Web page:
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Privatisation of Planning Powers and Urban Infrastructure- Privatisierung von Planung und städtischen Infrastrukturen


Edited By Stephan Mitschang

This book grew out of the sixth annual meeting of the Platform of Experts in Planning Law held in Lisbon in October 2012. The book’s chapters illustrate the evolution of this unique comparative land use planning and regulation forum. They allow a broader audience to benefit from the insights gained from the national case studies presented at the Lisbon meeting on the issue of Privatisation of Planning Powers and Urban Infrastructure.
Diese Veröffentlichung entstand aus dem sechsten Expertentreffen für Planungsrecht, das im Oktober 2012 in Lissabon stattfand. Die einzelnen Kapitel illustrieren die nationale Entwicklung im Planungsrecht und stellen einen einmaligen Vergleich des Planungsrechts vor dem Hintergrund der Privatisierungstendenzen im Bereich der Stadtplanung und städtischer Infrastrukturen in den verschiedenen Teilnehmerländern dar.
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3. Greece


Georgia Giannakourou and Evangelia Balla

3.  Greece


Urban and regional planning is perceived in Greece as a government’s duty and responsibility1. However, due to the financial and economic crisis the country is facing since early 2010 and the consequent government downsizing, the balance between public and private sector’s involvement in planning functions and processes is starting to change. Various functions and activities of urban planning that traditionally fell under the responsibility of public services and public agencies have been recently transferred to private entities. The ambitious privatization program the country has initiated in 20112 so as to reduce its public debt and support economic recovery, emphasizes the need for a larger involvement of private sector in real estate development and in planning processes as well. ← 87 | 88 →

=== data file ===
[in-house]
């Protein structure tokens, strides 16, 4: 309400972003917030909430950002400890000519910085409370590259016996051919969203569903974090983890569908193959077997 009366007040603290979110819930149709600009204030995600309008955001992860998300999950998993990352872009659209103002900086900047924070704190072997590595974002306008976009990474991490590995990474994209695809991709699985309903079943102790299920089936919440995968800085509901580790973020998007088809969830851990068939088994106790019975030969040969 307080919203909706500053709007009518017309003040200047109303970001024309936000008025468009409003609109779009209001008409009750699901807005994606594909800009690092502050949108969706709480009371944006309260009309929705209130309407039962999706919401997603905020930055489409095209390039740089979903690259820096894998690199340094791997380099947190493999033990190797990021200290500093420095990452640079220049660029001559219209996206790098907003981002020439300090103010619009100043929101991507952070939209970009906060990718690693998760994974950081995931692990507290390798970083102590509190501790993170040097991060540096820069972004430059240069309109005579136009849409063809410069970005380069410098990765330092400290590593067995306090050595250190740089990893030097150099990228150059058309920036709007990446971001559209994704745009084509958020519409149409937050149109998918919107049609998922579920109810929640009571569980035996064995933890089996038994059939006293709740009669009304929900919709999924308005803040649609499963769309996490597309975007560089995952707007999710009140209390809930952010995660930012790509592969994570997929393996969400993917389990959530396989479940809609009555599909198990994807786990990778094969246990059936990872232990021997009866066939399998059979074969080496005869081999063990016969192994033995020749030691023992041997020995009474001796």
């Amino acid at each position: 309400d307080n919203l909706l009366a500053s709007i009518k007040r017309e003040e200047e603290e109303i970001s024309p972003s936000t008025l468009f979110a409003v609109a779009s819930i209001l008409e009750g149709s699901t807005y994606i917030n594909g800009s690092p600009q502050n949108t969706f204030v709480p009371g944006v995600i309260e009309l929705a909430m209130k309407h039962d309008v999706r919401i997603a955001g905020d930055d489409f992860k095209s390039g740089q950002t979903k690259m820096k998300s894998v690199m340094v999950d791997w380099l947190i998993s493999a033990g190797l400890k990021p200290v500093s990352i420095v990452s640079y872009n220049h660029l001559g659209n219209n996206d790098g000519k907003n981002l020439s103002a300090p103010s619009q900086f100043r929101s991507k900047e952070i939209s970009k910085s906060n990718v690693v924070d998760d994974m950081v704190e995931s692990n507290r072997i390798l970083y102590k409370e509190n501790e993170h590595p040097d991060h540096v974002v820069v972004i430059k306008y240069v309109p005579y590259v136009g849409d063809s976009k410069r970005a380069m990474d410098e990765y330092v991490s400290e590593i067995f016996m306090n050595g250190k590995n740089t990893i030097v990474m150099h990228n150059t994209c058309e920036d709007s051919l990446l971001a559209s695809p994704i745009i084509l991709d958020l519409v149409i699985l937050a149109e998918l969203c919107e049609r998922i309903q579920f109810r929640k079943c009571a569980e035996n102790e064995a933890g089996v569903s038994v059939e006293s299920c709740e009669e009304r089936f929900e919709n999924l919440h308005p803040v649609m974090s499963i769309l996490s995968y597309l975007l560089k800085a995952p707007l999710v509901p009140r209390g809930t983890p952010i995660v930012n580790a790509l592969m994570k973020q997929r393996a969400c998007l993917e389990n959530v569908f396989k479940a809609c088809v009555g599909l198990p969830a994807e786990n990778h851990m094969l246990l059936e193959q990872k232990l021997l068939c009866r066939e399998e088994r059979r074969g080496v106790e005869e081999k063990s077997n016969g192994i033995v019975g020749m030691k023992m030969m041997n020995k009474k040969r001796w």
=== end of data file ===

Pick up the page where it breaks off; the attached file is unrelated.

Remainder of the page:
At the same time, several initiatives towards a more market-oriented planning have been activated. Traditional land-use planning has been accused of creating important obstacles to establishment and investment because of excessive regulation, delay and uncertainty3. Indeed, according to OECD, “Boosting investment [in Greece] also hinges upon addressing land-use problems firms face during start-up by setting clear and adequate rules for spatial planning”4.

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